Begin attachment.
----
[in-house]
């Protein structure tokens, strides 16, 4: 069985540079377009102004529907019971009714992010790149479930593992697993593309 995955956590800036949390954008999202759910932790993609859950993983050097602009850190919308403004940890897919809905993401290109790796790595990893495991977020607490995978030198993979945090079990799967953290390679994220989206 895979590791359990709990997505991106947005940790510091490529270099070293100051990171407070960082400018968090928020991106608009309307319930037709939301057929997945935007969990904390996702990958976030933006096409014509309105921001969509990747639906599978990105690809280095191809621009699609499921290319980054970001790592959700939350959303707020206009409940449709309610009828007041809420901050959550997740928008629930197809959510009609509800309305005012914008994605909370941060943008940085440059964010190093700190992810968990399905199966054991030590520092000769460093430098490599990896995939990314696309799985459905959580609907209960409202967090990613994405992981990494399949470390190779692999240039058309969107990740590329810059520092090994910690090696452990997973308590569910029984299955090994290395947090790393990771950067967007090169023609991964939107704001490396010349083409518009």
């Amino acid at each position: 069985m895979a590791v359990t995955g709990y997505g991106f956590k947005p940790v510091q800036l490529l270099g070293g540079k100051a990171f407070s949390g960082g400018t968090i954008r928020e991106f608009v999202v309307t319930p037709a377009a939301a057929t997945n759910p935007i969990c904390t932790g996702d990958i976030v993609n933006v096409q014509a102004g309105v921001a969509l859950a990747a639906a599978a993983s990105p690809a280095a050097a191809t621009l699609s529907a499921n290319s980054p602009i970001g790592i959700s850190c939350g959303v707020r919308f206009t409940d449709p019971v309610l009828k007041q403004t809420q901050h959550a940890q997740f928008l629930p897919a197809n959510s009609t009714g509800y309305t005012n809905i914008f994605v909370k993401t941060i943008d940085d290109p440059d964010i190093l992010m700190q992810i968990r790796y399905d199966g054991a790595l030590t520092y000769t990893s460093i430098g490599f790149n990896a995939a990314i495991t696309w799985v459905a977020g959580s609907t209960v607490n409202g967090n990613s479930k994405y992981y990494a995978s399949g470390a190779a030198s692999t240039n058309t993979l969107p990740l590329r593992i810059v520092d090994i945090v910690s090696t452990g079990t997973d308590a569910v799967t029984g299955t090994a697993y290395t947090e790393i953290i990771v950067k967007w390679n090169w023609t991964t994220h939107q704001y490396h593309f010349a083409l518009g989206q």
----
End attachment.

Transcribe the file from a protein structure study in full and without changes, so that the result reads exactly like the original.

[in-house]
């Protein structure tokens, strides 16, 4: 069985540079377009102004529907019971009714992010790149479930593992697993593309 995955956590800036949390954008999202759910932790993609859950993983050097602009850190919308403004940890897919809905993401290109790796790595990893495991977020607490995978030198993979945090079990799967953290390679994220989206 895979590791359990709990997505991106947005940790510091490529270099070293100051990171407070960082400018968090928020991106608009309307319930037709939301057929997945935007969990904390996702990958976030933006096409014509309105921001969509990747639906599978990105690809280095191809621009699609499921290319980054970001790592959700939350959303707020206009409940449709309610009828007041809420901050959550997740928008629930197809959510009609509800309305005012914008994605909370941060943008940085440059964010190093700190992810968990399905199966054991030590520092000769460093430098490599990896995939990314696309799985459905959580609907209960409202967090990613994405992981990494399949470390190779692999240039058309969107990740590329810059520092090994910690090696452990997973308590569910029984299955090994290395947090790393990771950067967007090169023609991964939107704001490396010349083409518009």
């Amino acid at each position: 069985m895979a590791v359990t995955g709990y997505g991106f956590k947005p940790v510091q800036l490529l270099g070293g540079k100051a990171f407070s949390g960082g400018t968090i954008r928020e991106f608009v999202v309307t319930p037709a377009a939301a057929t997945n759910p935007i969990c904390t932790g996702d990958i976030v993609n933006v096409q014509a102004g309105v921001a969509l859950a990747a639906a599978a993983s990105p690809a280095a050097a191809t621009l699609s529907a499921n290319s980054p602009i970001g790592i959700s850190c939350g959303v707020r919308f206009t409940d449709p019971v309610l009828k007041q403004t809420q901050h959550a940890q997740f928008l629930p897919a197809n959510s009609t009714g509800y309305t005012n809905i914008f994605v909370k993401t941060i943008d940085d290109p440059d964010i190093l992010m700190q992810i968990r790796y399905d199966g054991a790595l030590t520092y000769t990893s460093i430098g490599f790149n990896a995939a990314i495991t696309w799985v459905a977020g959580s609907t209960v607490n409202g967090n990613s479930k994405y992981y990494a995978s399949g470390a190779a030198s692999t240039n058309t993979l969107p990740l590329r593992i810059v520092d090994i945090v910690s090696t452990g079990t997973d308590a569910v799967t029984g299955t090994a697993y290395t947090e790393i953290i990771v950067k967007w390679n090169w023609t991964t994220h939107q704001y490396h593309f010349a083409l518009g989206q």